By: Joanie Cox-Henry Contributing Writer
The Beach Property Owners’ Association, Inc., in Delray Beach has a storied history of achievements and successes, including preventing the widening of A1A from a two lane to four lane road from Boca Raton to Palm Beach. They have advocated for the continued protection of the local beach and natural dune erosion, worked with the City of Delray Beach to add more traffic signals at problematic intersections and played a key role in developing the A1A Consensus Plan, which was part of the FDOT resurfacing and addition of bike lanes project. Most recently, they were a big part of the Beach Area Master Plan, which was a top priority for the BPOA.
The non-profit organization, which started in 1967, is dedicated to the preservation and enhancement of Delray east of the Intracoastal. The organization consists mostly of property owners. With no paid employees, the group completely relies on volunteers such as BPOA President Bob Victorin and trustee Andy Katz to help get the job done.
“We are very dedicated to improving the quality of life in all barrier islands neighborhoods, protecting property values, maintaing close ties with residents to understand their needs and fostering an ongoing dialogue with the City of Delray Beach,” Victorin said. “We stay informed on city affairs including planning and zoning changes and represent the BPOA in front of government agencies.”
While the BPOA currently has more than 600 dues paid households and condo associations and there are more than a thousand people involved with the organization, the BPOA is still actively seeking new members. In fact, the BPOA, recently put an aggressive mailing campaign in place to get more residents to join the BPOA.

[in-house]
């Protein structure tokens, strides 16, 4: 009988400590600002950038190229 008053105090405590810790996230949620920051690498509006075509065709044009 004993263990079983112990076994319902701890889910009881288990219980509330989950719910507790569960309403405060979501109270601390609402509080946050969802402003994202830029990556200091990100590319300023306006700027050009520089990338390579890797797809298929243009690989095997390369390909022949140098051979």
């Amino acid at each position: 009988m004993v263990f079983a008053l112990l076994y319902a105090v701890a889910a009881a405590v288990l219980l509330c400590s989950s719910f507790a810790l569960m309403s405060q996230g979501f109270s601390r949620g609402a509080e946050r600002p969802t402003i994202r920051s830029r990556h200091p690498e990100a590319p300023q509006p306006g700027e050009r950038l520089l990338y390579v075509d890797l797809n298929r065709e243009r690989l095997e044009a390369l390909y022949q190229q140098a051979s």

“The more members we have the more we can do to protect residents,” Victorin said.
Working for more than five decades to serve the Delray community, one of the BPOA’s first tasks was tackling a proposal made in the mid-60’s to put a convenience store on Ocean Boulevard just north of Linton.
“The community got together and fought it,” Katz said. “In retrospect, if this had been built, it would’ve changed the whole neighborhood, since it’s a very residential area. We are still very involved in the topic ‘What keeps a neighborhood a good place to live’ and this is important not only for our residents, but visitors too.”
Environmental concerns are also constantly at the forefront of the BPOA’s discussions.
“We’re very involved in beach re-nourishment and dune maintenance,” Katz said. “And we also talk a lot about sustainability and rising waters as well as flood prevention and building standards. People are much more aware now of how dunes protect us during storm surges. As an organization, we have learned how rising sea levels are affecting us.”
One of the BPOA’s projects Katz remains most proud of is the Beach Area Master Plan and working with residents and businesses to switch over to turtle-friendly lighting. The BPOA secured a grant for two gazebo replacements and raised $100,000 to help with Beach Promenade renovations.
“We want our residents to take an environmentally sound approach, Fifty years ago, people didn’t really understand the vitalness of plans for sustainability. You have to worry about the future,” Katz said. “We also try to work with the city closely to keep our residents informed of important issues.”
As growing the BPOA continues to be a priority for Victorin and Katz, preserving Delray Beach for future residents is also at the forefront of that plan.
“In 30 years, Bob and I won’t be here, but other generations will and that’s important to us” Katz said. “Delray Beach is one one of the few areas where the downtown restaurants go right up to the beach. We’re a very unique city and we want to maintain that.”
Dues to join the BPOA cost $25 annually. To become a member of the BPOA or learn more about it, visit bpoa-drb.com